Wednesday, March 16, 2011

Arbitrary Faces in Politics

“Trauma makes good storytelling and, as journalistic common sense constantly reminds us, it puts a ‘face’ on an otherwise abstract issue.”

Berlant, Lauren. "On Being Normal, Average, Common, Ordinary, Standard, Typical, and Usual in Contemporary America." The Queen of America Goes to Washington City: Essays on Sex and Citizenship. Durham: Duke University Press, 1997. 180-87.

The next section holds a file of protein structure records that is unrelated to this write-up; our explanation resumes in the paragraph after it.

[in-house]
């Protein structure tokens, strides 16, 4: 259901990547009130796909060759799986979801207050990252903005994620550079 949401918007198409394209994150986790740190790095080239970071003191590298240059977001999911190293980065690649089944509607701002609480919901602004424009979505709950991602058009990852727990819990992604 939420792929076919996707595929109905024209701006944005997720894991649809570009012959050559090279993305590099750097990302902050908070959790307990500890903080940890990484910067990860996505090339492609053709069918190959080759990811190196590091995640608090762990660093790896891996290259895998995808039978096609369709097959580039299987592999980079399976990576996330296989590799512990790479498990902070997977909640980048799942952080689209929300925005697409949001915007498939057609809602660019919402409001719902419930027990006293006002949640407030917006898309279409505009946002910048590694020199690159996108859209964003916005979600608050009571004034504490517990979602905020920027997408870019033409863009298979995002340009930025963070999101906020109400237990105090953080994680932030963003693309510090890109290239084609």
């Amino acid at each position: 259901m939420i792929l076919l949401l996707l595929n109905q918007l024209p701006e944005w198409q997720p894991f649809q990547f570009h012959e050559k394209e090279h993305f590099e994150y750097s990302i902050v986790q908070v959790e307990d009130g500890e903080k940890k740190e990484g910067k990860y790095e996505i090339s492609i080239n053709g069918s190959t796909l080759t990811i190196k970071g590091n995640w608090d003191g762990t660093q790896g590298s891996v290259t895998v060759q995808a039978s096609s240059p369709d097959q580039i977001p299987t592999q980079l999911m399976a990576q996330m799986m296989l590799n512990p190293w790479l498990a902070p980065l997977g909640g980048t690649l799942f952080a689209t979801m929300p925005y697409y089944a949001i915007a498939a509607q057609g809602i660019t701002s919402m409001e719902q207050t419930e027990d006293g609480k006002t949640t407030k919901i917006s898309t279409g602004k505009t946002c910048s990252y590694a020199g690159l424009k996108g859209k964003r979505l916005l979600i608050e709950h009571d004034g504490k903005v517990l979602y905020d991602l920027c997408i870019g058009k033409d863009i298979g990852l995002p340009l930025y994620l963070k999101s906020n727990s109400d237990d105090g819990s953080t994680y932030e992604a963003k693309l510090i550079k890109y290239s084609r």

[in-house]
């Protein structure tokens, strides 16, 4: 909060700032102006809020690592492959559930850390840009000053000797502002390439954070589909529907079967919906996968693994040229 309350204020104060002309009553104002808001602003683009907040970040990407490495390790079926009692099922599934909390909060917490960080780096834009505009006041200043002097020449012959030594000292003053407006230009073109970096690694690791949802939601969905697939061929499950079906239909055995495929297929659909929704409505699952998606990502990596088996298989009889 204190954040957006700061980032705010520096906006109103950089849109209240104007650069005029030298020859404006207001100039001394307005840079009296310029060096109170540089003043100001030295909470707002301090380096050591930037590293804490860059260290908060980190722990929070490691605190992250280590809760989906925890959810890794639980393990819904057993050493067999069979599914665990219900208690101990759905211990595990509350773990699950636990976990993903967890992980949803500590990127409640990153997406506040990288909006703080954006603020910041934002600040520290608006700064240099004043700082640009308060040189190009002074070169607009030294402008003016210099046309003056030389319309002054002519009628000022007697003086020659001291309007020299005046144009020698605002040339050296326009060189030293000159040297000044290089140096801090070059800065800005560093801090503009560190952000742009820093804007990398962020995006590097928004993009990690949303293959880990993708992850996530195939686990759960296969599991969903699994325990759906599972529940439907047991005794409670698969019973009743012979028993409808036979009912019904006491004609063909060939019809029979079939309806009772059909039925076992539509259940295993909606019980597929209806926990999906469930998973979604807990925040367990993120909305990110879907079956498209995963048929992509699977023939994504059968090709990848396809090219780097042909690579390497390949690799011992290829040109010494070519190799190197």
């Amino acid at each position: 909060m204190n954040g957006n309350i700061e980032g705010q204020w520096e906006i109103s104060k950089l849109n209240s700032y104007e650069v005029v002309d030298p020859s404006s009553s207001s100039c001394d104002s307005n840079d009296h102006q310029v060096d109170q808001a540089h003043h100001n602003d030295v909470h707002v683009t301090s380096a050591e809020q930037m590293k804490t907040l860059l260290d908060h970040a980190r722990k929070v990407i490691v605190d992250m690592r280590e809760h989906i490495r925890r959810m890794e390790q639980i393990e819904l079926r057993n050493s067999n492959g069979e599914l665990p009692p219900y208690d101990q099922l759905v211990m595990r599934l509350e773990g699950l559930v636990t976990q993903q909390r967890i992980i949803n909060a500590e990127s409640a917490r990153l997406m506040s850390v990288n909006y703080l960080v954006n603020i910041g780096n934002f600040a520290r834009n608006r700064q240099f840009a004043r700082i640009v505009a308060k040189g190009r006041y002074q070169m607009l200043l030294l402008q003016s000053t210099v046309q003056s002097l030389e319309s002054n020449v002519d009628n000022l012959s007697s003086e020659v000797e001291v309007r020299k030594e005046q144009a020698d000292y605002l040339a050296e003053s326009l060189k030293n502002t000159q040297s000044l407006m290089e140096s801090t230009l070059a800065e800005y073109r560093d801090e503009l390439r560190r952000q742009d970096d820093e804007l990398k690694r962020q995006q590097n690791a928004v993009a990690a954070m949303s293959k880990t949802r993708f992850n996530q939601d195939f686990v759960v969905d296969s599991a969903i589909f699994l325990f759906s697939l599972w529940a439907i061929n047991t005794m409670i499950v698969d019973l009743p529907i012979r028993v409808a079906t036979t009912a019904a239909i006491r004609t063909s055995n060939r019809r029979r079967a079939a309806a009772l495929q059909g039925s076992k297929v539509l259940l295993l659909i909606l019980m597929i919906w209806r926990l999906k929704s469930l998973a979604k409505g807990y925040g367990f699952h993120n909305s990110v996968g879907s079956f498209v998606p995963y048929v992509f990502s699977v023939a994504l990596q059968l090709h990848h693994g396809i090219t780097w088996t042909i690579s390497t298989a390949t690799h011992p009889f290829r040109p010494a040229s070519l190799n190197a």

Berlant’s above explanation for the “kind of emotional and analytic paralysis in a public that cannot imagine a world without poverty or violence” is one idea that I think she expresses well. However, I do not think she takes it far enough. Forest Gump does put “faces” on political issues through protest groups, soldiers, and Jenny’s exploratory lifestyle, but it also downplays those issues. Without a working knowledge of American history, Gump’s exposure of Watergate, attendance at a Black Panther Party meeting, and participation in a military expedition to look for some guy named Charlie each lose their meaning. These events hold no particular significance to our protagonist; they are arbitrary. The only thing Gump seems certain of is his care for others. Political events receive attention, but the people in them are insignificant. Gump’s success in so many fields shows how history is composed of a series of accidents and chance connections. Faces are put to these events, but Forest Gump seems to show that it does not matter which faces they are.

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